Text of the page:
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Local industries adapt to pandemic challenges

When the coronavirus began to emerge in Asia in late 2019, it would have been difficult to predict the virus would still be rampant in 2021.

In the Spring of 2020, the Alabama Legislature ended its session early, schools were closed and face masks became part of everyday wardrobes.

Even though the pandemic is far from over, local industries have adapted to the challenges of continuing production during a worldwide COVID outbreak.

“Early in the pandemic, state and local leaders prioritized the importance of continuing essential manufacturing and industrial operations vital to the economy in a safe and responsible way,” Chase Cobb, president of the Pike County Economic Development Corp., said. “Pike County is fortunate that our diverse industries provide many of the essential products and materials critical to the economy.”   

Cobb said local industries were able to adapt quickly and keep production schedules on track.

“There was no accurate way to predict the potential effects COVID could have on our industrial community,” he said. “Pike County’s industrial leaders were put in a position where they had to adapt to challenging circumstances and their ability to work through those challenges has been a major factor in the success of navigating the pandemic.”

In some cases, Cobb said some industries had continued to grow and create jobs. Among those were KW Plastics, Golden Boy, Lockheed-Martin, Sikorsky and Kimber.

“Whether it’s an expansion or creation of new jobs, all of these industries are continuing to experience success and future growth,” Cobb said.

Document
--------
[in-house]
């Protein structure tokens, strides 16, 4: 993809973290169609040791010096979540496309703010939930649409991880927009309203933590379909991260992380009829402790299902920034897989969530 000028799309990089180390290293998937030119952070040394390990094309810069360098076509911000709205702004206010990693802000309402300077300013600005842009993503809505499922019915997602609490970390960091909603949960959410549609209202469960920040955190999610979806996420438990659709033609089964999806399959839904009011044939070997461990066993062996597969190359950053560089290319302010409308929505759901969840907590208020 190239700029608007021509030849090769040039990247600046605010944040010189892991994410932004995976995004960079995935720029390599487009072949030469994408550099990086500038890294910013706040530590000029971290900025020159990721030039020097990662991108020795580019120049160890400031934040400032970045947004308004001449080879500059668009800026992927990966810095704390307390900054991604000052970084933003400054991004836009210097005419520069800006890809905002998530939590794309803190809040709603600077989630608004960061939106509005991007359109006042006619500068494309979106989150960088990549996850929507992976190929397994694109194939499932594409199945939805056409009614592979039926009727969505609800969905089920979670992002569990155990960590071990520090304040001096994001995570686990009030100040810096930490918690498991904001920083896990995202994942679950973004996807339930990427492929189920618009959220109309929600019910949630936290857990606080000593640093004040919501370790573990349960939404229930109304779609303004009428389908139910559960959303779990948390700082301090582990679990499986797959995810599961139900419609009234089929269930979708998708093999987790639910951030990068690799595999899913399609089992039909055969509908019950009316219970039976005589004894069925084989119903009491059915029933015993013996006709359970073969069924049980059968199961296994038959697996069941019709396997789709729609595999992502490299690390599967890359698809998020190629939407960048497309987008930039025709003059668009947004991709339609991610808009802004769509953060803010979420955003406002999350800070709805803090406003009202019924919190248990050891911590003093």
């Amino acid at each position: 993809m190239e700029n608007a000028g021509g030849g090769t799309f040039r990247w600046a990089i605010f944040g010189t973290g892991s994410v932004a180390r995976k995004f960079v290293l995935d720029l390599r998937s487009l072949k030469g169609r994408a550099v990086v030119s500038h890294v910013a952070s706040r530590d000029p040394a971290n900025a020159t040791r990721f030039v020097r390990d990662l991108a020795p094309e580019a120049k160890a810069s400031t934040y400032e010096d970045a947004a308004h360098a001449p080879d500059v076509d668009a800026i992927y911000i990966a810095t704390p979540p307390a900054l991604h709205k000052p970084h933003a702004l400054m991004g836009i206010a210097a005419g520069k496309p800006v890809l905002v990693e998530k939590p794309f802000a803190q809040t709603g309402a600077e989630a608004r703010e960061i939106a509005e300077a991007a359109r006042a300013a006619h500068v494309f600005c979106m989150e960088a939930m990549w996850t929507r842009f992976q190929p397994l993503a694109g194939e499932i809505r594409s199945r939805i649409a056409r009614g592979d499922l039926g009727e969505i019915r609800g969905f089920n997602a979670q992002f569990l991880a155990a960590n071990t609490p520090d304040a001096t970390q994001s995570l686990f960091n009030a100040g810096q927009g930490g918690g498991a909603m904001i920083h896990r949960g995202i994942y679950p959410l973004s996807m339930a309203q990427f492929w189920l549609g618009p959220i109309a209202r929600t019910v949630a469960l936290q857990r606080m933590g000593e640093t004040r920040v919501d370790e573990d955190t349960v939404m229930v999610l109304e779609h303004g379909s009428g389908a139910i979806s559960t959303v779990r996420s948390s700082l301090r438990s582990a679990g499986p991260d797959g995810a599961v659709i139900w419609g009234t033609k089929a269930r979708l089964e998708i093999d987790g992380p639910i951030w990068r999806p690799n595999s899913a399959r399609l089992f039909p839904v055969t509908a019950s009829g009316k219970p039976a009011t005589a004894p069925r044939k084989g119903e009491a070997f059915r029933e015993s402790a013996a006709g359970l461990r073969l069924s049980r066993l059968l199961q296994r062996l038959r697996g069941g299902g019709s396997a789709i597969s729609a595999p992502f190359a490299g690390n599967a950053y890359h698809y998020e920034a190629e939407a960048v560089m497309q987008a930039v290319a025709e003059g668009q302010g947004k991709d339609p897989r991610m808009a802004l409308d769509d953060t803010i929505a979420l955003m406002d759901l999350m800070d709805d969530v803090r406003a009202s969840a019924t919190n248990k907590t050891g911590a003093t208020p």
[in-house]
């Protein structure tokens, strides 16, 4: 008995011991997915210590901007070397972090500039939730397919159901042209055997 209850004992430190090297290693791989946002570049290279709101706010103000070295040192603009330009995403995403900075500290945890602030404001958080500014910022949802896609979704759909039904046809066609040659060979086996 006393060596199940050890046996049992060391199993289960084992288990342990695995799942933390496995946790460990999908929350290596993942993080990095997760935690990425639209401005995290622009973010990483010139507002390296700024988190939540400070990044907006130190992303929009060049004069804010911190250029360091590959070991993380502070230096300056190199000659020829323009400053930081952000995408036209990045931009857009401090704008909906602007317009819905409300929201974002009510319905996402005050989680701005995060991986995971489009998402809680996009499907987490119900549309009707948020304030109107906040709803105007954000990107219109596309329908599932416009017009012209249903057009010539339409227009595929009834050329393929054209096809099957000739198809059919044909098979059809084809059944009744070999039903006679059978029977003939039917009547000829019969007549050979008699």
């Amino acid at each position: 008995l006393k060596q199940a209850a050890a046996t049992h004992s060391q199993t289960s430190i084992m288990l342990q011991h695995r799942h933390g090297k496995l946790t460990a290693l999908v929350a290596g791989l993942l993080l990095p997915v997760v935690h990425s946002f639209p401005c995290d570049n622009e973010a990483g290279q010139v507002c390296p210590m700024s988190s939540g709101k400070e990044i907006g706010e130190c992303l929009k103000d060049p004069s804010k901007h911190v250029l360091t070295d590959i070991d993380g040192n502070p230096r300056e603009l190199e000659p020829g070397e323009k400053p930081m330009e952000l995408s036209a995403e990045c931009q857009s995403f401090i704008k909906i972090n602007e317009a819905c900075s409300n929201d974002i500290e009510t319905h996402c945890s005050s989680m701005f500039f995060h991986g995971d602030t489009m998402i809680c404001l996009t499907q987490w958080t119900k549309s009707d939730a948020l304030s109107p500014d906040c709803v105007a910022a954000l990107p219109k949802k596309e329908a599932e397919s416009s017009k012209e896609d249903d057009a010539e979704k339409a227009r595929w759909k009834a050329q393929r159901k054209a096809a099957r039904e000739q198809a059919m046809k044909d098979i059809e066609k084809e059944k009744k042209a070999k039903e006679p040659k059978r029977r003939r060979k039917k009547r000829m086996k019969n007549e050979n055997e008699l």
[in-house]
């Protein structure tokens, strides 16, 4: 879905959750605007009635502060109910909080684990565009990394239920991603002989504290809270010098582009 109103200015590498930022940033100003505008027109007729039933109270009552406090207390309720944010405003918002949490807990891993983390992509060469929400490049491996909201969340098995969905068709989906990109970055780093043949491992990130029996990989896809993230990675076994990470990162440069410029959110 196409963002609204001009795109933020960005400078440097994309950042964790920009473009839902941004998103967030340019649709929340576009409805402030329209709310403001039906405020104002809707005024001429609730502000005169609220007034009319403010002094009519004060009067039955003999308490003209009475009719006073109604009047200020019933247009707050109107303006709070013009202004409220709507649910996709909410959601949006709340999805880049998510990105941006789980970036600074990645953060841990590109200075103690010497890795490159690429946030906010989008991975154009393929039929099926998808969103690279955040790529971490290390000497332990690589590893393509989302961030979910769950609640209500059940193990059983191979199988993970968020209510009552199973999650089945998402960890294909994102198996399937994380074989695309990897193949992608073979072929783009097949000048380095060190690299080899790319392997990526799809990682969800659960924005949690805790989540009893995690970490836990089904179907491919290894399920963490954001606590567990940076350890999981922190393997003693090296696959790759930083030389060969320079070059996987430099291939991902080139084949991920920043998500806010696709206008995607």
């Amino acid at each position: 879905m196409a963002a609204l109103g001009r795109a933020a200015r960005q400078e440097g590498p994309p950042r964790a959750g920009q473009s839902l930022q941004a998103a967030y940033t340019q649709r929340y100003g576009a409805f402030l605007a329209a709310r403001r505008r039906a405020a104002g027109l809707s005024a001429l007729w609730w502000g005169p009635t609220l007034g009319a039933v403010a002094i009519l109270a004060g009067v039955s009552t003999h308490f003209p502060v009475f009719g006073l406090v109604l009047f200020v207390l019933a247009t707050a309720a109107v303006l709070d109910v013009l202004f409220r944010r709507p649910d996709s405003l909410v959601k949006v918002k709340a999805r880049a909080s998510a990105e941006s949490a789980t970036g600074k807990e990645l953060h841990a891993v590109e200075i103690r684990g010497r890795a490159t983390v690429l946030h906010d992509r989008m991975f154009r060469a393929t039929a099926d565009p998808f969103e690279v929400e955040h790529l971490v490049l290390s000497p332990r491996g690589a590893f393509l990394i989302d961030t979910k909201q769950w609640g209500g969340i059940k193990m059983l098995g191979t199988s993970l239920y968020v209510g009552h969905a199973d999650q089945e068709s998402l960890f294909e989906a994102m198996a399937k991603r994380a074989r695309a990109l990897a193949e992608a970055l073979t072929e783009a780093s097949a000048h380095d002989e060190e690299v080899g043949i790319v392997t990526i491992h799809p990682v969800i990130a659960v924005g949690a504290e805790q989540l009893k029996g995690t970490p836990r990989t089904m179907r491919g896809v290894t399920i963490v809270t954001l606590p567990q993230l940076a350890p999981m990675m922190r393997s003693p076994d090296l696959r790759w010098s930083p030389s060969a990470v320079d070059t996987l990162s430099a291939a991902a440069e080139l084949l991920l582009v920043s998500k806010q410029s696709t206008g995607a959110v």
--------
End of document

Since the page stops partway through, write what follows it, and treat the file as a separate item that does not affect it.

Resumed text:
When the Legislature recessed last year, the state’s incentives package for both in-state and out-of-state industrial recruiting wasn’t renewed. He said the pandemic provided a lot of recruitment challenges, and the PCEDC had to adjust to keep pace on the recruiting trial.

“Many of the traditional ways of recruiting were postponed as a result of COVID, but it’s important to always be working to put your community in the best possible position to succeed for the future,” he said. “The recent successes with recruitment and development have made the Troy-Pike County area an attractive destination for potential industry and retail, and those conversations have continued throughout the last year in spite of the uncertainty caused by pandemic.”

When the Legislature opened its session for 2021, both lawmakers and Gov. Kay Ivey had the reauthorization of the state’s incentives plans on the high-priority list. The Legislature overwhelmingly renewed the incentives package and Ivey signed the bill into law last Friday.

“The economic development and incentives reauthorization passed by the legislature is another great step in securing Alabama as a leader in economic development and recruitment,” Cobb said. “These incentives have been vital in attracting many of the new and expanding industries in our state. It is another essential tool when it comes to recruiting and expanding industry, and because of the performance-based requirements in terms of job creation and investment, it ensures a good return on investment for taxpayer dollars.”

Cobb said while local industries have faired well, the retail industry hadn’t faired quite as well, but that should improve as the pandemic runs its course.

“There’s little doubt that the retail industry has been specifically hard hit by pandemic,” Cobb said. “Many industry experts have compared the effects of COVID on the retail sector to the economic effects of the Great Recession due to the early shutdowns and safety measures. However, there is a lot of confidence that this too shall pass and the retail economy is poised to bounce back stronger than before. It’s more important than ever for communities like ours to continue supporting our local retail establishments and business owners.”